The government is a quarter of the way through a 12 week consultation on its plans to extend marriage to gay partners in the UK.
As with many other of the current government’s policies to date, public support appears to be in the minority and nowhere is this highlighted better than in the number of people who have signed opposing petitions on the issue.
Since launching on February 20, the Coalition for Marriage petition, which is campaigning for the definition of marriage to remain unchanged, has attracted over 384,000 signatures. In contrast, at the time of writing just 38,353 signatures have been added to a counter petition, Coalition for Equal Marriage, which was created only two days later on February 22.
Based on those figures, those in favour of a change to the law defining marriage are outnumbered by more than ten to one.
The argument for change centres around equality, but civil partnerships were created exactly for that reason.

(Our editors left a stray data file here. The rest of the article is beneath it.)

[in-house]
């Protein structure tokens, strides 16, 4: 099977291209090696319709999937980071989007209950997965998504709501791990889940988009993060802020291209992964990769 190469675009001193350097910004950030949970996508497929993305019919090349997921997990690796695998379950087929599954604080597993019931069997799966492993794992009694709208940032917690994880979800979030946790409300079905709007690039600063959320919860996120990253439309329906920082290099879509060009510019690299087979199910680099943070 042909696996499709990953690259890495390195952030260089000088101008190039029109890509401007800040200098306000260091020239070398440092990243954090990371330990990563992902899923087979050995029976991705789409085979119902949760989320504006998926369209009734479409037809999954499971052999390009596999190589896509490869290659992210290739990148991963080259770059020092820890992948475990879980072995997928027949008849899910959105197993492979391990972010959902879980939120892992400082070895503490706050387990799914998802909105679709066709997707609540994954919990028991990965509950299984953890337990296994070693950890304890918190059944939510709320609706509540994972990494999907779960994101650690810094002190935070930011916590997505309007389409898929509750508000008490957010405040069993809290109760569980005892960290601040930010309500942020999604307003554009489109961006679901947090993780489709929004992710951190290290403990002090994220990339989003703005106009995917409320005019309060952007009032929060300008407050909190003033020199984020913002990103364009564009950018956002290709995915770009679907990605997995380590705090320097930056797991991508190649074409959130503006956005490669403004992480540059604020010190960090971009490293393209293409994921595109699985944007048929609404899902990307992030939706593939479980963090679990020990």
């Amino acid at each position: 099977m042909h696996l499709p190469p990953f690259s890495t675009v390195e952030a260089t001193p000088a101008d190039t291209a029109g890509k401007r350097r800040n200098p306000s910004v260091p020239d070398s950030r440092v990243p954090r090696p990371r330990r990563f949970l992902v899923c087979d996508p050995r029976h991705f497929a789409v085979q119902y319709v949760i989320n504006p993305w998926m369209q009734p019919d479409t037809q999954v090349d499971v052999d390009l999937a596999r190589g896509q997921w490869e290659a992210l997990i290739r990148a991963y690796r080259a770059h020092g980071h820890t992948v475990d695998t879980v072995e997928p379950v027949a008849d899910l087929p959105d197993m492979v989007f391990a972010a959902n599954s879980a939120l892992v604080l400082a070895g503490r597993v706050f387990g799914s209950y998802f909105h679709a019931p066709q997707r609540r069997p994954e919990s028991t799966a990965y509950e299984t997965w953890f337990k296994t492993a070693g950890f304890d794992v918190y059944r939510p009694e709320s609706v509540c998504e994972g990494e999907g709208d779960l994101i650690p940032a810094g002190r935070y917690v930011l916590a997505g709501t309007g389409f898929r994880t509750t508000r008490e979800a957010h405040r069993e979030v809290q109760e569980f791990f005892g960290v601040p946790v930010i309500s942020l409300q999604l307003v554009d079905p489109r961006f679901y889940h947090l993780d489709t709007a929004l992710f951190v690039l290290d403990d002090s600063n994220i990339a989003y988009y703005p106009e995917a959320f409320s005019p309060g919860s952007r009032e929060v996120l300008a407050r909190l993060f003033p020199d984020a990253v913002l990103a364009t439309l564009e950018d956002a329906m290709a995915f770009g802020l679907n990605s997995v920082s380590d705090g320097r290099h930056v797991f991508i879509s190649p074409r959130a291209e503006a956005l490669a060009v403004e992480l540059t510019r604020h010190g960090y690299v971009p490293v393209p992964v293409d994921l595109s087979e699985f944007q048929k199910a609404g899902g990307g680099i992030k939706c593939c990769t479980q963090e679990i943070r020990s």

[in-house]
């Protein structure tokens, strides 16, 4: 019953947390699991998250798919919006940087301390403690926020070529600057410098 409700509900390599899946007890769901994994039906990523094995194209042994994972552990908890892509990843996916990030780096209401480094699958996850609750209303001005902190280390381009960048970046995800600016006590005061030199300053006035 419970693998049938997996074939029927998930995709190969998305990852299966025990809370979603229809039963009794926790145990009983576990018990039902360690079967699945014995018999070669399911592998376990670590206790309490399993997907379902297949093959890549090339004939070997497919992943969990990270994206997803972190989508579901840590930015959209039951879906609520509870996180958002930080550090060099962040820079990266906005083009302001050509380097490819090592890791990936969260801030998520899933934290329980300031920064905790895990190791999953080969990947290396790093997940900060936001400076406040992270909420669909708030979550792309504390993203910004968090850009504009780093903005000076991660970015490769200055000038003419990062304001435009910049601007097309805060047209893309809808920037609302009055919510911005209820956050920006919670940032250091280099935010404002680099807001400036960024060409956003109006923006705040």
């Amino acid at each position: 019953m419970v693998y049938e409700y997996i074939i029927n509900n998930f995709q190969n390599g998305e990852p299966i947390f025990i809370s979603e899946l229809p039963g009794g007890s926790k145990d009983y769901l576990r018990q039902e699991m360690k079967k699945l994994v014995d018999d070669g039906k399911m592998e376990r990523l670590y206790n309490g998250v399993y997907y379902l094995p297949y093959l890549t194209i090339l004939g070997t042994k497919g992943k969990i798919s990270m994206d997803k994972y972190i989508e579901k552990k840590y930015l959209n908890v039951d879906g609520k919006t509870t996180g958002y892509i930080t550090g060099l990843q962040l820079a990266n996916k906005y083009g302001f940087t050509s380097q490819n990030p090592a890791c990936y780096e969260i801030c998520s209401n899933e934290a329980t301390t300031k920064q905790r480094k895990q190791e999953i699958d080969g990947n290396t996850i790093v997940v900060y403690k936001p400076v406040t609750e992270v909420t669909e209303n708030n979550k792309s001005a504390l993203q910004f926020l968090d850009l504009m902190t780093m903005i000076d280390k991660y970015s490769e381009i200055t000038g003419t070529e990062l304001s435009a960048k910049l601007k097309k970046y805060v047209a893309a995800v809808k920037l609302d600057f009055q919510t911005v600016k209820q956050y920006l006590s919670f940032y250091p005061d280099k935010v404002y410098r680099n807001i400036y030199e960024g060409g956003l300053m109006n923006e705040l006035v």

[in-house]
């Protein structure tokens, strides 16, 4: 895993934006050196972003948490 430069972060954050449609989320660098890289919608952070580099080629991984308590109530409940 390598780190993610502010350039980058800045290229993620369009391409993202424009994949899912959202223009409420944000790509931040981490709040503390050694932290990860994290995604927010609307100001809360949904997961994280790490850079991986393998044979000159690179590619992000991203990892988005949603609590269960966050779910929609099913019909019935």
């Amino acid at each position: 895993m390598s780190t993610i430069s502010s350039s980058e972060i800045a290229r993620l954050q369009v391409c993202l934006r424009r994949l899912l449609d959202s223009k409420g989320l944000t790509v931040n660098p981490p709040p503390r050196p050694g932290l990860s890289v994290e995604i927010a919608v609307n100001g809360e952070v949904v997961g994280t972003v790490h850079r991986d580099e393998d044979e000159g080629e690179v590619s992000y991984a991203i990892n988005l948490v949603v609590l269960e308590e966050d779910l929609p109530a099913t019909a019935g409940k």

The Oxford Dictionary defines marriage as “the formal union of a man and a woman, typically as recognized by law, by which they become husband and wife“.
There can’t therefore be discrimination in reserving marriage for one man and one woman when that is the very definition of what marriage means. Marriage is male complementing female and becoming one. Any other definition simply doesn’t equate to marriage.
If couples who have entered into a civil partnership believe that they are lacking certain rights or privileges which are afforded to married couples, and believe that the rights of a civil partnership should closely mirror those of a marriage, then that’s the debate to be having.
To feel a need to fight for the redefinition of marriage is another thing entirely – and not only unnecessary, but it’s also unwanted by a large number of people.